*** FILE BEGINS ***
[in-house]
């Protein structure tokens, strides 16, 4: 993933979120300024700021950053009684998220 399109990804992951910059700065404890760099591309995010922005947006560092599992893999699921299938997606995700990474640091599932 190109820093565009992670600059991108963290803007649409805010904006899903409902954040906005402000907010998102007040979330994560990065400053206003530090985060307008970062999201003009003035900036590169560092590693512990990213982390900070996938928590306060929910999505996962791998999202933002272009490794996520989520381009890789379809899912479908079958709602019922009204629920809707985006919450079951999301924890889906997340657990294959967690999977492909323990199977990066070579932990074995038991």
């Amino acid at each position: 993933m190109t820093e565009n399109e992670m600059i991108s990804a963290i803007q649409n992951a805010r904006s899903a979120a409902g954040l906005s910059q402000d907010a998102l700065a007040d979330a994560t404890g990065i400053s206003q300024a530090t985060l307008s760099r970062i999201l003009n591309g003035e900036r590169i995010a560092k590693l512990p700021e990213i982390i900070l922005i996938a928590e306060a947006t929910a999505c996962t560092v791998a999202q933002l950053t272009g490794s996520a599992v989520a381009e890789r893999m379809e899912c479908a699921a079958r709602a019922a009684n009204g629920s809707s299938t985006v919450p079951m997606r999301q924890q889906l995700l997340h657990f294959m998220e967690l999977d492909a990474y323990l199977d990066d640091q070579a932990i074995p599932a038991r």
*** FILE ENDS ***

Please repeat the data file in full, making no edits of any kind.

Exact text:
[in-house]
């Protein structure tokens, strides 16, 4: 993933979120300024700021950053009684998220 399109990804992951910059700065404890760099591309995010922005947006560092599992893999699921299938997606995700990474640091599932 190109820093565009992670600059991108963290803007649409805010904006899903409902954040906005402000907010998102007040979330994560990065400053206003530090985060307008970062999201003009003035900036590169560092590693512990990213982390900070996938928590306060929910999505996962791998999202933002272009490794996520989520381009890789379809899912479908079958709602019922009204629920809707985006919450079951999301924890889906997340657990294959967690999977492909323990199977990066070579932990074995038991």
């Amino acid at each position: 993933m190109t820093e565009n399109e992670m600059i991108s990804a963290i803007q649409n992951a805010r904006s899903a979120a409902g954040l906005s910059q402000d907010a998102l700065a007040d979330a994560t404890g990065i400053s206003q300024a530090t985060l307008s760099r970062i999201l003009n591309g003035e900036r590169i995010a560092k590693l512990p700021e990213i982390i900070l922005i996938a928590e306060a947006t929910a999505c996962t560092v791998a999202q933002l950053t272009g490794s996520a599992v989520a381009e890789r893999m379809e899912c479908a699921a079958r709602a019922a009684n009204g629920s809707s299938t985006v919450p079951m997606r999301q924890q889906l995700l997340h657990f294959m998220e967690l999977d492909a990474y323990l199977d990066d640091q070579a932990i074995p599932a038991r």